I’d like to experiment more, it’s rather interesting, but it takes so much time to do meaningful experiments over a stretch of time, many of my “I’d like to test this” drafts never see the light of day, and some get paused again because I’m too impatient or they were in some way inconvenient “in practice” when actually ordered, and I put them on the back burner to “rethink them when I get time” …

Hope you figured out the best way to go ahead in either case, whether the URL now is the most important factor or not.

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Well, I didn’t figure it out. However, everything has fixed itself. - Kind of.

I was creating images for a new crypto gig. Then I decided to visit the help center. (I was very upset about my reviews.) There, I found by using the gig status checker, that the two gigs in question were pending review by Fiverr. (Though on my gig page, it said I had no gigs pending review.)

So, then I started opening a ticket to CS. Then, thankfully, Chico said in a rather stern voice that he wanted to go for a walk.So, we did that. Then before I send my ticket to CS, I checked my gigs again, only to find them all active. Even better, the two gigs in question now rank exactly where I wanted them to in the search. - Kind of.

They’re each on the last page, but when there are only 2 or 3 pages of results in the niche you are targeting, that is a pretty big improvement from being last on page 18. :wink:

I’ll edit my original post now. I would say that the whole thread should be removed. However, this is a kind of Fiver search/SEO success story. In this case, I’ll leave it. ,

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So … Chico figured it out, kind of! You owe him a treat and a really long walk tomorrow.

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My dog is more pampered than your average Pharaoh. Don’t encourage him. :wink:

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It sounds like Chico not only knows your moods well and how to deal with them, but is also psychic.

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this is 1000000% true…
i think, fiverr algo maker have to think and consider about it rather than sellers are broking their head on it.
i lost my all sells since 7 month

Wouldn’t it be hardcoded if the specific URL was part of the source code of the program not really otherwise? ie. if the URL was based on a title you enter it’s not really hardcoded I think.

It’s not the title that matters or all the copies of my gigs, along with all the gigs that have copied my title, would all be lined up together next to each other.

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You don’t have to be psychic to know that no work means no food. :wink:

Chico is psychic, though. We have a mobile grocery store which comes every Monday, Wednesday, and Friday. Just before it comes, Chico gets restless because he knows he his about to get his biggest treat in the world. Bizarrely, that’s a tin of marrow fat peas. (He is crazy for them.)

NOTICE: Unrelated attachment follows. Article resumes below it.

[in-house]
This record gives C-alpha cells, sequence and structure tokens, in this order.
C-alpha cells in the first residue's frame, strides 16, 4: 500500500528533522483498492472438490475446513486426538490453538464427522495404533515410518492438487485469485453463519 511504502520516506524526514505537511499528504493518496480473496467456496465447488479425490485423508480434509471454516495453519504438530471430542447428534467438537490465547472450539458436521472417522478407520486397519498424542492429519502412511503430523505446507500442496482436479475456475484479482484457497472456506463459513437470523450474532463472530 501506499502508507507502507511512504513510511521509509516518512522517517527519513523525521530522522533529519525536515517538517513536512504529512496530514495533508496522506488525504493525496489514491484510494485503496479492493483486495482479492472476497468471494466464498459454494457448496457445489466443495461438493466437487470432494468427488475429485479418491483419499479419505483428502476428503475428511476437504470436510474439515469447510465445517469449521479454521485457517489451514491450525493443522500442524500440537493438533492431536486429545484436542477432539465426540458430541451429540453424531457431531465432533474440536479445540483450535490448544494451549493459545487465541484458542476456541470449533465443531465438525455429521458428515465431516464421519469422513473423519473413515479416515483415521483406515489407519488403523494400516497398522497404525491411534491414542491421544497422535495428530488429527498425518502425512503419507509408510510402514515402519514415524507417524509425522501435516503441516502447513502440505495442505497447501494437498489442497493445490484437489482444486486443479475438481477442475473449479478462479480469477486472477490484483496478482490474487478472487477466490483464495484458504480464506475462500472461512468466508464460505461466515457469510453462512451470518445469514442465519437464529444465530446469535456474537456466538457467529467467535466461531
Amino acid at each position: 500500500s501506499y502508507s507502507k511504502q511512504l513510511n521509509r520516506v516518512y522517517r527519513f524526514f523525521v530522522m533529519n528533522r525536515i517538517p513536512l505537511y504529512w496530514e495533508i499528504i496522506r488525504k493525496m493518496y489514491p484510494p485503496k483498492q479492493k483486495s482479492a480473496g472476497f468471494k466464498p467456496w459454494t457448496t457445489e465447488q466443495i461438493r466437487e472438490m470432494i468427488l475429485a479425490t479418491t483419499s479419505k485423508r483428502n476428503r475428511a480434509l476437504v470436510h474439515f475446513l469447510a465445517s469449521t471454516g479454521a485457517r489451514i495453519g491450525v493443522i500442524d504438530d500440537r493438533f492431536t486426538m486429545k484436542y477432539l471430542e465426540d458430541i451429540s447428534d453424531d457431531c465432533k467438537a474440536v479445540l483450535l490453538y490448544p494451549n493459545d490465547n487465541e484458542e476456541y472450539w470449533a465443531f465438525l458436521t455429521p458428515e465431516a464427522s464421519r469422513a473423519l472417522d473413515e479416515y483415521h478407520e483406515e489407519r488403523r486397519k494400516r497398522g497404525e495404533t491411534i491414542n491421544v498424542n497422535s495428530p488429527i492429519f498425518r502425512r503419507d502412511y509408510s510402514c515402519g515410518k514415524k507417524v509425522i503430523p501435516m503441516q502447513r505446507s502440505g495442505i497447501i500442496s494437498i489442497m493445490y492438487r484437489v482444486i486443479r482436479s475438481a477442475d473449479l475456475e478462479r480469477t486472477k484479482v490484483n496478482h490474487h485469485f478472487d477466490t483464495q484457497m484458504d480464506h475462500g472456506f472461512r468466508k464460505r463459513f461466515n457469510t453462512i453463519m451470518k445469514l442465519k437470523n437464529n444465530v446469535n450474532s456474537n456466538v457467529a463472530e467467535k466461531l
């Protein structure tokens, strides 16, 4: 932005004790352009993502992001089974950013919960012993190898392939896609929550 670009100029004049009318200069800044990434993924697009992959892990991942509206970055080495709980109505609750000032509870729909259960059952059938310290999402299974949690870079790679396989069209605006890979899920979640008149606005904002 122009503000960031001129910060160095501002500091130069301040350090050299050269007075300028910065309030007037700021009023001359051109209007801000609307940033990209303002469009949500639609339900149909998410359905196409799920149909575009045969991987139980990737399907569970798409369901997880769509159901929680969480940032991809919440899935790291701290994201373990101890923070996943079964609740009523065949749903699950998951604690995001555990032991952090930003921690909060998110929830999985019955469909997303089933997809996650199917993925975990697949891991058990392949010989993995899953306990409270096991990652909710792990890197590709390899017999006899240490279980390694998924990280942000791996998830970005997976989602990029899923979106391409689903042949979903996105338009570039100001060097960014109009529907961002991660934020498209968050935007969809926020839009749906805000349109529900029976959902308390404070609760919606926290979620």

Last week, Chico started going marrow fat pea crazy at midday on Thursday. I even stated to worry that he had Chihuahua Alzheimers. Then the van came and the owner told me it was because the street was going to be closed the next day.

Sadly, it is very difficult to tell a Chihuahua that if they can just pick the right six numbers on a lottery ticket, they can have all the marrow fat peas they want. :frowning:

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Animals can be very psychic. At Big Cat Rescue in Florida, when the Superbowl game is about to happen, they have one big cat in particular, a tiger, choose who the winner will be by putting into her enclosure two large papier mache animals with the names of each team on them and seeing which one she chooses to attack. So far she has always been right.
They could probably choose the lottery numbers if the right method was found.
(you can skip to 15:40 to get right to the good part)

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I’ve brainstormed it. I’d need at least 46 million paper mache fences, lampposts, and weeds with numbers on for Chico to selectively wee against. As it is, I simply don’t have that kind o capital… :frowning:

But the tiger goes to the other one at 17:03. So isn’t it really picking both? Isn’t it probably more like a random pick or the colours or which was the nearest at the time and not really picking who will actually win?

If it really was psychic couldn’t they earn millions from it but they don’t?

Also maybe at around 2:45, where the woman says “we’re not trying to rig this in any way”, the woman sprays more perfume or whatever it is on the one the tiger picks. If the people already know the favourite to win the game at that time (which I’m sure they did), and she sprays more on the favourite to win, the tiger might be more likely to go and pick that first because of the stronger scent? The favourite team (who they would have known before the video) won.

Since there’s a similar video of how the tigers like “obsession” scent maybe a similar/same thing as what is sprayed by the woman who seems to spend a lot more time spraying the side that got picked with that, and since that was the favourite side to win, it seems the most likely explanation of why the tiger picked that one.

It’s just done for fun.

But you seemed to be saying this tiger was actually psychic, when it really seems much more likely that it was rigged/not really psychic at all.

Animals can be very psychic. At Big Cat Rescue in Florida, when the Superbowl game is about to happen

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Okay but maybe if emojis are added it will be more obvious when it’s not supposed to be serious :slight_smile: